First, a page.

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Re: The validity of cladograms (was Re: giant birds)



A couple of responses here:

Tracy Ford wrote:

> 
> That -certain select groups etc, is what I'm talking about. Capain Clade
> one, has a difference clade from Captain Clade two. Which one is right?
> Which clade is right. Those minor differences are major in the schme of
> things. They, for some of us, turn us off to clades.

You seem to be saying that because we can't (yet) achieve perfect
resolution in our phylogenetic summaries, something is seriously wrong. 
To paraphrase Darrel Frost (who may have been paraphrasing someone else,
I don't know), there's a difference between being able to say something
and not being able to say anything.  This is why I thought Paul Sereno's
method for summarizing different theropod hypotheses, in which he
constructed a strict consensus of different trees, was not appropriate -
his tree was very poorly resolved, but in fact there are less sensative
consensus methods available that would preserve the resolution found in
common with most published analyses.

And without the phylogenetic analyses we presently have, our capacity to
say anything about relationships would be much diminished.  We may not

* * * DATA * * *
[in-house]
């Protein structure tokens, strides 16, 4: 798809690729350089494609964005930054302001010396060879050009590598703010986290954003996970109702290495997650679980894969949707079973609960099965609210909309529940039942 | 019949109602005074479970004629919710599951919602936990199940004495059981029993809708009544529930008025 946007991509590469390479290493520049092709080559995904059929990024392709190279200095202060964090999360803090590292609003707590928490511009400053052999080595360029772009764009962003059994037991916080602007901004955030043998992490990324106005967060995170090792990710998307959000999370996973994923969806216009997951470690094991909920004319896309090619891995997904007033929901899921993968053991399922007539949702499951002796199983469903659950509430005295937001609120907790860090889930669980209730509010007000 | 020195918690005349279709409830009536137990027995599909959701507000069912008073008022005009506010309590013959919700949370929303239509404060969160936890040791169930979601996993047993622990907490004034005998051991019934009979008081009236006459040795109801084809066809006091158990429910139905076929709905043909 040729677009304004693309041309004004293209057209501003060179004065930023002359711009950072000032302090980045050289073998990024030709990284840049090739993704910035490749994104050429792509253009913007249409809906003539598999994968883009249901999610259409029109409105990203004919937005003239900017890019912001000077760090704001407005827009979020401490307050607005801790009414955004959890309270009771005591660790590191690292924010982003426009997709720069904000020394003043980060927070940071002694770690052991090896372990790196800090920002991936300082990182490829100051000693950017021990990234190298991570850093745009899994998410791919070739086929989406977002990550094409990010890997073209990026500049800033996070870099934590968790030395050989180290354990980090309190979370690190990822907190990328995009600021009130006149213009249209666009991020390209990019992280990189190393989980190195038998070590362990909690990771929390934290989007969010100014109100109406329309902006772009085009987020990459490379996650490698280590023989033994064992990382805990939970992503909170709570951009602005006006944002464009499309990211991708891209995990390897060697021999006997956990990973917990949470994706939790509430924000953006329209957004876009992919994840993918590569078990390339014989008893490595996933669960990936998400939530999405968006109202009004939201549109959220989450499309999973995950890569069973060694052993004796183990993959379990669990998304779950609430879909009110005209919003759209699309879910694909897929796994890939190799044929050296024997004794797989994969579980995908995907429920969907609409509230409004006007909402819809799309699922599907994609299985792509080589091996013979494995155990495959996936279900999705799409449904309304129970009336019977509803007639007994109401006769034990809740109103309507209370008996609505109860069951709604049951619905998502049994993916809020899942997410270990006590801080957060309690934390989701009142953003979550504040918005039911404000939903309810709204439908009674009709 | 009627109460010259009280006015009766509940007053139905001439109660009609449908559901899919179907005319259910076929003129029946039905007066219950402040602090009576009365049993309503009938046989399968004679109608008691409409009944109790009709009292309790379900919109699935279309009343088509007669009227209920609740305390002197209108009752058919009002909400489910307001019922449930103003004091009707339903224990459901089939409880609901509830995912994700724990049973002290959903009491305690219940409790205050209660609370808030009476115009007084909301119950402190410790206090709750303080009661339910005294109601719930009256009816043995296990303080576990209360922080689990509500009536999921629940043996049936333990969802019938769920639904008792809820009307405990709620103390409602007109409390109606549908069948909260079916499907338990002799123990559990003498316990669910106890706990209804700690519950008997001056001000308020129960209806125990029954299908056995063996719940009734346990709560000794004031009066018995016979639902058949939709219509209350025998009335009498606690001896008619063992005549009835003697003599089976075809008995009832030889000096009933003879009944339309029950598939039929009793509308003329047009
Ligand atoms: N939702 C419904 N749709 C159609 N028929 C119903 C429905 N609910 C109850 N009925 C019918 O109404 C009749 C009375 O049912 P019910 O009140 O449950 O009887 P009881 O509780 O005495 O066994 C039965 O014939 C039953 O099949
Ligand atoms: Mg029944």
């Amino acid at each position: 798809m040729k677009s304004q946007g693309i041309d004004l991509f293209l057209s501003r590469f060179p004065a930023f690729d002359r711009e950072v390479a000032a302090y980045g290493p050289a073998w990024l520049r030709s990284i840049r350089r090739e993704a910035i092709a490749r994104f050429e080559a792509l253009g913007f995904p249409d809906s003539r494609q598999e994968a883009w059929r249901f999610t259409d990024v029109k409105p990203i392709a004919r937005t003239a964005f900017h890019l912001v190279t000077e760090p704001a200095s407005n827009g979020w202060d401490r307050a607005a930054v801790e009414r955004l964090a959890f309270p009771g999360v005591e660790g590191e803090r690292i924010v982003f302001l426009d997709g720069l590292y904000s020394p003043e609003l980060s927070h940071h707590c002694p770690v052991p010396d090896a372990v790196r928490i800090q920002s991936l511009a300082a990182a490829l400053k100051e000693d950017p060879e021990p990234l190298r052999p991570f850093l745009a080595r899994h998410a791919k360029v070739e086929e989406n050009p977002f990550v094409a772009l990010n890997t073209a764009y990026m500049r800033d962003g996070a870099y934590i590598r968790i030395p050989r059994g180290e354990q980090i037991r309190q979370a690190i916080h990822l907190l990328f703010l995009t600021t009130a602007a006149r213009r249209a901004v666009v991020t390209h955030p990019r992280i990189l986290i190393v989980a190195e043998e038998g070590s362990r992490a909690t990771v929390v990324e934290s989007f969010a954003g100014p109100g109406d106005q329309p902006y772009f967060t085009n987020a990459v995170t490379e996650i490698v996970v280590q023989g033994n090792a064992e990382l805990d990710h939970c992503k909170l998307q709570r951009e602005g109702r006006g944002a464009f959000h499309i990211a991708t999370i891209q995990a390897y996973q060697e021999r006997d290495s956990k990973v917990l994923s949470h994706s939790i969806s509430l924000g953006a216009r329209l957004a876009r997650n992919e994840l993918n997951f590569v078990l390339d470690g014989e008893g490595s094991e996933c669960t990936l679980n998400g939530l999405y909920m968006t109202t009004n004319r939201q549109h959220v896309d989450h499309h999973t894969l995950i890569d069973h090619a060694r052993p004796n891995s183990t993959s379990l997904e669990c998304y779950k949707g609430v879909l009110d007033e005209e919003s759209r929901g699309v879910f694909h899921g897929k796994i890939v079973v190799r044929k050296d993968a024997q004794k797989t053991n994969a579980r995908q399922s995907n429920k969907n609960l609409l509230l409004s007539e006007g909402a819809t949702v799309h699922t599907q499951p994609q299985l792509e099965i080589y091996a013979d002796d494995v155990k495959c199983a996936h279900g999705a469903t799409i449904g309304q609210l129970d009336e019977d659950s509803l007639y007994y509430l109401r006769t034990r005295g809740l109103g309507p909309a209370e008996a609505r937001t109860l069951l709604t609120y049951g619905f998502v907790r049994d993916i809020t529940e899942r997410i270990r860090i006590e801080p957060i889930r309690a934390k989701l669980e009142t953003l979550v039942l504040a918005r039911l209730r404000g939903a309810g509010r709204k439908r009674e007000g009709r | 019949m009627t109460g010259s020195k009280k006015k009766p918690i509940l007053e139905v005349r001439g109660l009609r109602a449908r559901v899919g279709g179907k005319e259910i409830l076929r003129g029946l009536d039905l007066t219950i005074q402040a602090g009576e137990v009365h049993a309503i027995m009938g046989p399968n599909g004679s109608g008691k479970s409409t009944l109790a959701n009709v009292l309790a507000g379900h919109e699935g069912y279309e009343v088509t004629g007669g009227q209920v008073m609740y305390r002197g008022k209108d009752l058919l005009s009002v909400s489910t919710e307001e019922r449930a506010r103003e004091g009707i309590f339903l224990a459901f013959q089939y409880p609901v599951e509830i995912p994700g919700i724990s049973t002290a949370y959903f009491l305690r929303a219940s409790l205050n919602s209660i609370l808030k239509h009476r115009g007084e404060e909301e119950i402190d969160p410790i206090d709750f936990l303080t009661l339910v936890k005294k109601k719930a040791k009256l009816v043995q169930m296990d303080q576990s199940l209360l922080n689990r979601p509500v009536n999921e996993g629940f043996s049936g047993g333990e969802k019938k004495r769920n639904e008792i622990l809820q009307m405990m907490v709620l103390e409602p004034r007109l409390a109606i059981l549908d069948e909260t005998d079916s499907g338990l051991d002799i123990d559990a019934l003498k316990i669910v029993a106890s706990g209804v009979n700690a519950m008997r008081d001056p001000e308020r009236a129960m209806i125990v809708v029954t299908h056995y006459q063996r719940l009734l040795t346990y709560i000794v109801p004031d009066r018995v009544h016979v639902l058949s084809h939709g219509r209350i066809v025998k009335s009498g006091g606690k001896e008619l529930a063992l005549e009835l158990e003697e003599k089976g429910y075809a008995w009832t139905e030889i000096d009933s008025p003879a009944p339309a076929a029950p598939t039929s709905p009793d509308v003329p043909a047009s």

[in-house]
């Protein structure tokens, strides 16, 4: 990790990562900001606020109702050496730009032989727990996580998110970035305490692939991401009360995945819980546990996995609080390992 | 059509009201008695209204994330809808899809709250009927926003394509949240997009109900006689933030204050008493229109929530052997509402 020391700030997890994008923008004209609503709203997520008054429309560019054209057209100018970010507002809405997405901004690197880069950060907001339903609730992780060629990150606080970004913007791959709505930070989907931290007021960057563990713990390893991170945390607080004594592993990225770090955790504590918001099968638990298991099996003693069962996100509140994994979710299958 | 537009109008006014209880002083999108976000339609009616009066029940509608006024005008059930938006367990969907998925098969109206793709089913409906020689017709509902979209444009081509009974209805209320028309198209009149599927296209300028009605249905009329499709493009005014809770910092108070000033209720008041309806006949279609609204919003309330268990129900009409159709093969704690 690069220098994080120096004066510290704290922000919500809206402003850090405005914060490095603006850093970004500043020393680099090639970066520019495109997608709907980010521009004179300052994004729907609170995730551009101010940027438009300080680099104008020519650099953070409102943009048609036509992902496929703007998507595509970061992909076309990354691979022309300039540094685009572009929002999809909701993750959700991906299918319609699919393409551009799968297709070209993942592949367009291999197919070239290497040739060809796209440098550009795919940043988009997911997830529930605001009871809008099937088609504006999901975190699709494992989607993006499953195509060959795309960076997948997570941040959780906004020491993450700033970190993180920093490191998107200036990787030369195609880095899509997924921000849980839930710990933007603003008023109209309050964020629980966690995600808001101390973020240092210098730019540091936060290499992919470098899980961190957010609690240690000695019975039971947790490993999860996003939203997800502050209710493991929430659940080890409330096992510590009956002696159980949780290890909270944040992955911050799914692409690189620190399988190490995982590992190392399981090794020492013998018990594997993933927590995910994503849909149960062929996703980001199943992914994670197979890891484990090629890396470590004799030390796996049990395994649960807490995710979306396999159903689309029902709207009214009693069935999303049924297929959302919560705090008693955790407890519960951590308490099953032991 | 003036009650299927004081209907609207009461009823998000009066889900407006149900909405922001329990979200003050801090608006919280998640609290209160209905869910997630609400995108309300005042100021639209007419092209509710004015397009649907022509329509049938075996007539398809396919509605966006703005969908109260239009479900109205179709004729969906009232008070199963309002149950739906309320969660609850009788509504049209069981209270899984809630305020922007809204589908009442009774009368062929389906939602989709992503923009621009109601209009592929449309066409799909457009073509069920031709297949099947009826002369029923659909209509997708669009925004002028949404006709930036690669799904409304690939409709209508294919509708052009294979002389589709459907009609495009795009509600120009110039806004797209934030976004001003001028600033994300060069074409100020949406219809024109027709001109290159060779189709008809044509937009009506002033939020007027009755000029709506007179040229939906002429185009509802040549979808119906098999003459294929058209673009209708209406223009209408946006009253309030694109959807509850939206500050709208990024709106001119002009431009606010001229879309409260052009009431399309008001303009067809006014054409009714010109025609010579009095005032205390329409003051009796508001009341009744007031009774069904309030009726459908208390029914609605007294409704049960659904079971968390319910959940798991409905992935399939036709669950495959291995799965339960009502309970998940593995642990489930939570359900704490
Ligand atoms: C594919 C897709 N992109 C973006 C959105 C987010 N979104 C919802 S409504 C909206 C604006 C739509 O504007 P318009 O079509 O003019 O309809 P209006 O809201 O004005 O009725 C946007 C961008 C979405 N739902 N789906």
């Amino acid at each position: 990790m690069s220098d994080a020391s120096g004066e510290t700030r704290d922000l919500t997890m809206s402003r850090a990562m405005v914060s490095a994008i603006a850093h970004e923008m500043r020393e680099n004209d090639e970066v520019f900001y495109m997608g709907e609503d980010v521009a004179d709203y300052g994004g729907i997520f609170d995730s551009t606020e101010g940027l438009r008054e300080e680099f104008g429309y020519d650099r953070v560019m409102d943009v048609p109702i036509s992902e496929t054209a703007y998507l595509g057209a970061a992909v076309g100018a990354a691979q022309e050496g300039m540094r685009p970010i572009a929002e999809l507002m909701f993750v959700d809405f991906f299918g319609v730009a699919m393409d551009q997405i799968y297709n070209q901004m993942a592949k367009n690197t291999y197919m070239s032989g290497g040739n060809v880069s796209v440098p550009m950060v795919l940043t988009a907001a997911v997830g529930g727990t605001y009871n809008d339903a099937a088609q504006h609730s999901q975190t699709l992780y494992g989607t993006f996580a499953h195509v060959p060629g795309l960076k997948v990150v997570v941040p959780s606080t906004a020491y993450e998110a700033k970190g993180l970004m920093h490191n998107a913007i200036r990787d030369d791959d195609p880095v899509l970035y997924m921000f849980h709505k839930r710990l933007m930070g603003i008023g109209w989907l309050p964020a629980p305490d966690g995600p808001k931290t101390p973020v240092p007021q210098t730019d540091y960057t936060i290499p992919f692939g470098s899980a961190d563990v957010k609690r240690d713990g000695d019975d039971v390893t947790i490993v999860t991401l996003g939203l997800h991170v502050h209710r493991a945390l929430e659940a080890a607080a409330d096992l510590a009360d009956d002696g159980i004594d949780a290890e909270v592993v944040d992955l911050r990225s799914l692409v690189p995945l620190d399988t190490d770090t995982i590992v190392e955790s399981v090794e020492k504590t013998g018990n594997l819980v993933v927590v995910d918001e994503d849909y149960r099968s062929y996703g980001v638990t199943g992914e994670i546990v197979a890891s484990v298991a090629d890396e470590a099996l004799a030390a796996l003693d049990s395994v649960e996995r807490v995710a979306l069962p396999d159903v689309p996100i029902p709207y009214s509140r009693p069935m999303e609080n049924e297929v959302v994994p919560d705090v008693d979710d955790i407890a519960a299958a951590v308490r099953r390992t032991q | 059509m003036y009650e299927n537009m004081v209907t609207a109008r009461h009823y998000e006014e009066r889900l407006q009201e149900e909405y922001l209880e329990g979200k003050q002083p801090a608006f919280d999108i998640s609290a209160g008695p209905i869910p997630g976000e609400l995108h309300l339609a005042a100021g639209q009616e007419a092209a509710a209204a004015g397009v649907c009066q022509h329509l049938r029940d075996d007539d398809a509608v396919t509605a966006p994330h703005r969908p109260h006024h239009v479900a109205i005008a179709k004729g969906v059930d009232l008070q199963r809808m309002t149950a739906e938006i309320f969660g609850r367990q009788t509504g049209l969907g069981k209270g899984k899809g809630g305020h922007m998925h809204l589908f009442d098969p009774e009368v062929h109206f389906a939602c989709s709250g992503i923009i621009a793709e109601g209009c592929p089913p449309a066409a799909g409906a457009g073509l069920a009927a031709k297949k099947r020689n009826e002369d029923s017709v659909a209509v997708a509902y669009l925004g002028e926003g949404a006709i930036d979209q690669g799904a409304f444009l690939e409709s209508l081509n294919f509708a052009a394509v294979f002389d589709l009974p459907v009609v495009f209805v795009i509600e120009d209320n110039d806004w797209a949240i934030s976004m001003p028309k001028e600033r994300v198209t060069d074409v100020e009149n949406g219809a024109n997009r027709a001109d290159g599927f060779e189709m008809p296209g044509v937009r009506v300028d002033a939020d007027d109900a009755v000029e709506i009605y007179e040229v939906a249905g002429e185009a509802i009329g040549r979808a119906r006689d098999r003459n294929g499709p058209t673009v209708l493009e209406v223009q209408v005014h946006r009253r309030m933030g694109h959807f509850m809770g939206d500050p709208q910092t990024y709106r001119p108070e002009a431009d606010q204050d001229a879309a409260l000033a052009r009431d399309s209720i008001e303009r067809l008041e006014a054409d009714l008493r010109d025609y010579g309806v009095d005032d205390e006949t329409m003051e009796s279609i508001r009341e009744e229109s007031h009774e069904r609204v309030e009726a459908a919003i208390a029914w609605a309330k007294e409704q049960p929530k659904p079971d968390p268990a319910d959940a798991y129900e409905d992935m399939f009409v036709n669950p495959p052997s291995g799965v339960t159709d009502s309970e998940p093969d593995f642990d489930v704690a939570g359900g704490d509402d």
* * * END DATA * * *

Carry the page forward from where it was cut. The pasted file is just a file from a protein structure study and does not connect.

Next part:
be able to say everything, but we can certainly say more than nothing.  

Dinogeorge@aol.com wrote:

> I wonder how much of the stability arises from everybody using everybody 
> else's character matrices, rather than from a genuine phyletic signal. Might 
> be interesting to see what happens if one uses only skull characters in one 
> analysis versus only postcranial characters in another analysis.

Yes, it would.  Why not try it, George?  More to the point, why not
tease out all the differences between different analyses - literature-
versus specimen-based codings, taxon sampling, discrete versus ratio
characters, and so on?


chris


-- 
----------------------
Christopher A. Brochu
Department of Geology
Field Museum of Natural History
Roosevelt Road at Lake Shore Drive
Chicago, IL 60605

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